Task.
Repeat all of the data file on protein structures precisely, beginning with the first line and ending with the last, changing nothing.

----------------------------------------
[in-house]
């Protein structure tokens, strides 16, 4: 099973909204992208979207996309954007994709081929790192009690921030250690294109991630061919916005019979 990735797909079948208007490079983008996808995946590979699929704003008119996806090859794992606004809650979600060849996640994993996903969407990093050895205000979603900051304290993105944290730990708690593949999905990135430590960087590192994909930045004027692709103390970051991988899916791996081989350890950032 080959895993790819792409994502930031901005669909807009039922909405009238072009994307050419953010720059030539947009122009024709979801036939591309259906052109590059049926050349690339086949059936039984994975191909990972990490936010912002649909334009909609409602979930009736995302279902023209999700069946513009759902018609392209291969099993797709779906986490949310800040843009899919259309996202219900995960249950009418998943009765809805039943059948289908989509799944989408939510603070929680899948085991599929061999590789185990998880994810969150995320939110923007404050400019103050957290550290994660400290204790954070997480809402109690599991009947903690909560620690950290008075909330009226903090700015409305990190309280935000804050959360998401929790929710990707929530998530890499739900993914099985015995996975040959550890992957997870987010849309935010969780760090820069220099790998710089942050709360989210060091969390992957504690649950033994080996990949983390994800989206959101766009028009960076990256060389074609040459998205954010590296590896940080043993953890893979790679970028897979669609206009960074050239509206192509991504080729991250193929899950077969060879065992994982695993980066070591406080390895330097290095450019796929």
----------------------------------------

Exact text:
[in-house]
């Protein structure tokens, strides 16, 4: 099973909204992208979207996309954007994709081929790192009690921030250690294109991630061919916005019979 990735797909079948208007490079983008996808995946590979699929704003008119996806090859794992606004809650979600060849996640994993996903969407990093050895205000979603900051304290993105944290730990708690593949999905990135430590960087590192994909930045004027692709103390970051991988899916791996081989350890950032 080959895993790819792409994502930031901005669909807009039922909405009238072009994307050419953010720059030539947009122009024709979801036939591309259906052109590059049926050349690339086949059936039984994975191909990972990490936010912002649909334009909609409602979930009736995302279902023209999700069946513009759902018609392209291969099993797709779906986490949310800040843009899919259309996202219900995960249950009418998943009765809805039943059948289908989509799944989408939510603070929680899948085991599929061999590789185990998880994810969150995320939110923007404050400019103050957290550290994660400290204790954070997480809402109690599991009947903690909560620690950290008075909330009226903090700015409305990190309280935000804050959360998401929790929710990707929530998530890499739900993914099985015995996975040959550890992957997870987010849309935010969780760090820069220099790998710089942050709360989210060091969390992957504690649950033994080996990949983390994800989206959101766009028009960076990256060389074609040459998205954010590296590896940080043993953890893979790679970028897979669609206009960074050239509206192509991504080729991250193929899950077969060879065992994982695993980066070591406080390895330097290095450019796929």